Prasanna: I am looking to make a comeback as hero
In this free-wheeling chat, actor Prasanna, the villain of Karthick Naren's latest outing Mafia Chapter 1, reveals he is planning to start a production house and return to the silver screen as a hero
Prasanna answers straight from the shoulder and without much uneasiness even when you ask him if acting in supporting roles has affected his prospects of playing the lead. “Though actors playing supporting roles and villains are getting recognised and have their own set of fans, being a hero has its own charm. That’s what I was after when I came into the cinema industry. So, in my journey, these roles are like a small detour, which should eventually lead to the road which I wanted to travel. And I believe it will,” he says.
In Mafia Chapter 1, Prasanna appears in the role of a gangster, and he is all praise for director Karthick Naren. “He is clear about what he wants. Even before approaching me, he had everything ready in terms of the script… including the film's logo. Also, he has a sweet way of demanding more from the actors. For his age and experience, he is amazing. Karthick will go a long way.”
Though Prasanna loved playing the villain in Mafia, the actor stresses once again that he is looking forward to making a comeback as a hero. He also reveals that he has plans of starting his own production house. “I will be making the announcement soon. It will happen in a year. It is the need of the hour that all the actors have their own banner.” He adds, “Like all the industry bigwigs are saying... the industry is struggling. Only a few films break even. It is tough to be an actor in such a scenario. The competition is high. Yet, we cannot stop making films. Not just because it’s our bread and butter; this is what we do.”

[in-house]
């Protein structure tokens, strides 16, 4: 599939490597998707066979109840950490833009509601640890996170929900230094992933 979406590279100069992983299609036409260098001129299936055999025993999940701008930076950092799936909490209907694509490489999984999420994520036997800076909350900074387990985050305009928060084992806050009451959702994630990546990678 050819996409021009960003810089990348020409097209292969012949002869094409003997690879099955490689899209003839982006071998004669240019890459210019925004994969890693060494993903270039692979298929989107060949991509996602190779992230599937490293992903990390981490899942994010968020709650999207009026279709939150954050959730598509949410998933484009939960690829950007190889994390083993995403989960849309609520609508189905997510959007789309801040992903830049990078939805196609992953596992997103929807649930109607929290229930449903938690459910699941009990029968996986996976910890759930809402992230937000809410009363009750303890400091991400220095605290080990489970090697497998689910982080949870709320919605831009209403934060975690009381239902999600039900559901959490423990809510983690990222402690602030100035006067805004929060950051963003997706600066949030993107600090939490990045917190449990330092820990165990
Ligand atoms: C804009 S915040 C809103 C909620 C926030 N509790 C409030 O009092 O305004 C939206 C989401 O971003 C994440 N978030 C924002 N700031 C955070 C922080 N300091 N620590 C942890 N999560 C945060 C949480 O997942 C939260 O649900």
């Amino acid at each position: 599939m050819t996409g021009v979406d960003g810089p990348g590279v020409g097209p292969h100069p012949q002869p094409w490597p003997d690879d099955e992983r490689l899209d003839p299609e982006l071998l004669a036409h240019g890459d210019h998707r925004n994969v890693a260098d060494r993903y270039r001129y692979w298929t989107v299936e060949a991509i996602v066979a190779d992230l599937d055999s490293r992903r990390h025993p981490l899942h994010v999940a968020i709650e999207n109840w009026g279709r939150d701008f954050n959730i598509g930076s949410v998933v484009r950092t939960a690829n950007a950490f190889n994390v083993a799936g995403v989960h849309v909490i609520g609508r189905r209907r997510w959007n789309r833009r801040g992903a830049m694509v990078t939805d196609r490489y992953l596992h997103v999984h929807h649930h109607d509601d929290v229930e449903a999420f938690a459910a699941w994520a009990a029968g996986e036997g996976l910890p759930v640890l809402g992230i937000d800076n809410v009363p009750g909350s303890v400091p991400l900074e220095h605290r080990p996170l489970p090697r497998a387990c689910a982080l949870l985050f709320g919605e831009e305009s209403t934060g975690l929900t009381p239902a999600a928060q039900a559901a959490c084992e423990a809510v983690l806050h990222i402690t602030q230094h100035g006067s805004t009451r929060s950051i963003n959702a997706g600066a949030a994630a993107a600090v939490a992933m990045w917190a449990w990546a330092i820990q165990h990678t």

Prasanna, who is one of the few actors from Tamil cinema to venture into digital content, with a series called Thiravam, feels OTT platforms might hold the answer for struggling creators. “Good films and stories which are not deemed viable for theatrical release now have another medium to reach the audience. But that doesn’t mean that cinema will die out,” he says.
After Muran, Thiruttu Payale 2, and now, Mafia, Prasanna is becoming the go-to suave villain in Tamil cinema, and he is aware of it too. “I started doing such grey roles to escape being typecast as ‘the chocolate boy’ and a romantic hero. Now, I am ironically getting a lot of one particular kind of villain roles. I would be happy if I am approached to do a villain in a rural setting. That’s why I did a small role in Baana Kaathadi as a North Madras guy… to prove that I am not just a guy with roses.”
Azhagiya Theeyae was one Prasanna's career-defining films and it put him in the mould of a ‘charming person’. When asked if that ‘charm’ has stopped him from becoming a versatile actor, Prassana says, “It’s funny, because if Azhagiya Theeyae had been a hit, and then this happened to me, I would have at least cherished the commercial success. But the film got its due only much later. Still, I am glad I did that film.”
Prasanna admits that he has often wondered what would have happened if he had made his debut in this age of social media with a film like Azhagiya Theeyae or Kanda Naal Mudhal. “They would have blown up instantly perhaps. But again, if those films had not happened back then I wouldn’t be here now. These films at least gave me a pathway into the industry. If I had not done Azhagiya Theeyae and not met Radha Mohan, Viji, and Prakash Raj, I don’t know what I would have become. It's scary to think about.”
So how does he view his evolution from an engineering student from Trichy to the actor he is now? “I have always believed in my intuition, and thankfully it has worked. I never thought I would end up as an engineer. Like Bhagavad Gita and the book The Secret tell us, you end up becoming what you want. That said, I am happy with what I am doing now, though this is not exactly what I wanted to do.”